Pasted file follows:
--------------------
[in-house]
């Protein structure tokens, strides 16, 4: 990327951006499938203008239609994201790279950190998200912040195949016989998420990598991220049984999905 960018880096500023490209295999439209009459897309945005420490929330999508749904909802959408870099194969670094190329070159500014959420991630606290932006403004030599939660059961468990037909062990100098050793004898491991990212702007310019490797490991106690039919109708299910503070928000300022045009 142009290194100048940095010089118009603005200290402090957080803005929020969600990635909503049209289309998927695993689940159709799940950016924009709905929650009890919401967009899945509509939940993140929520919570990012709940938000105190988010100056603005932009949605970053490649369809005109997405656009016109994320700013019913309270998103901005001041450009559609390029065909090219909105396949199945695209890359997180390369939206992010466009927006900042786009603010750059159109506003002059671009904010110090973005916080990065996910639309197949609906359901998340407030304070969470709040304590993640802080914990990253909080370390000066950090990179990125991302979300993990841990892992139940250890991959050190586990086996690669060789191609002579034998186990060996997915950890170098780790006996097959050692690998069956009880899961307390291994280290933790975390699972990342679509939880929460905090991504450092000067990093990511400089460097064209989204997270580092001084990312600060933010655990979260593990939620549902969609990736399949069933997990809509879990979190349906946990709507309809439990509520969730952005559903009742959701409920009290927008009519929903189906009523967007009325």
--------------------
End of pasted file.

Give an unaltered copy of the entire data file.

[in-house]
């Protein structure tokens, strides 16, 4: 990327951006499938203008239609994201790279950190998200912040195949016989998420990598991220049984999905 960018880096500023490209295999439209009459897309945005420490929330999508749904909802959408870099194969670094190329070159500014959420991630606290932006403004030599939660059961468990037909062990100098050793004898491991990212702007310019490797490991106690039919109708299910503070928000300022045009 142009290194100048940095010089118009603005200290402090957080803005929020969600990635909503049209289309998927695993689940159709799940950016924009709905929650009890919401967009899945509509939940993140929520919570990012709940938000105190988010100056603005932009949605970053490649369809005109997405656009016109994320700013019913309270998103901005001041450009559609390029065909090219909105396949199945695209890359997180390369939206992010466009927006900042786009603010750059159109506003002059671009904010110090973005916080990065996910639309197949609906359901998340407030304070969470709040304590993640802080914990990253909080370390000066950090990179990125991302979300993990841990892992139940250890991959050190586990086996690669060789191609002579034998186990060996997915950890170098780790006996097959050692690998069956009880899961307390291994280290933790975390699972990342679509939880929460905090991504450092000067990093990511400089460097064209989204997270580092001084990312600060933010655990979260593990939620549902969609990736399949069933997990809509879990979190349906946990709507309809439990509520969730952005559903009742959701409920009290927008009519929903189906009523967007009325």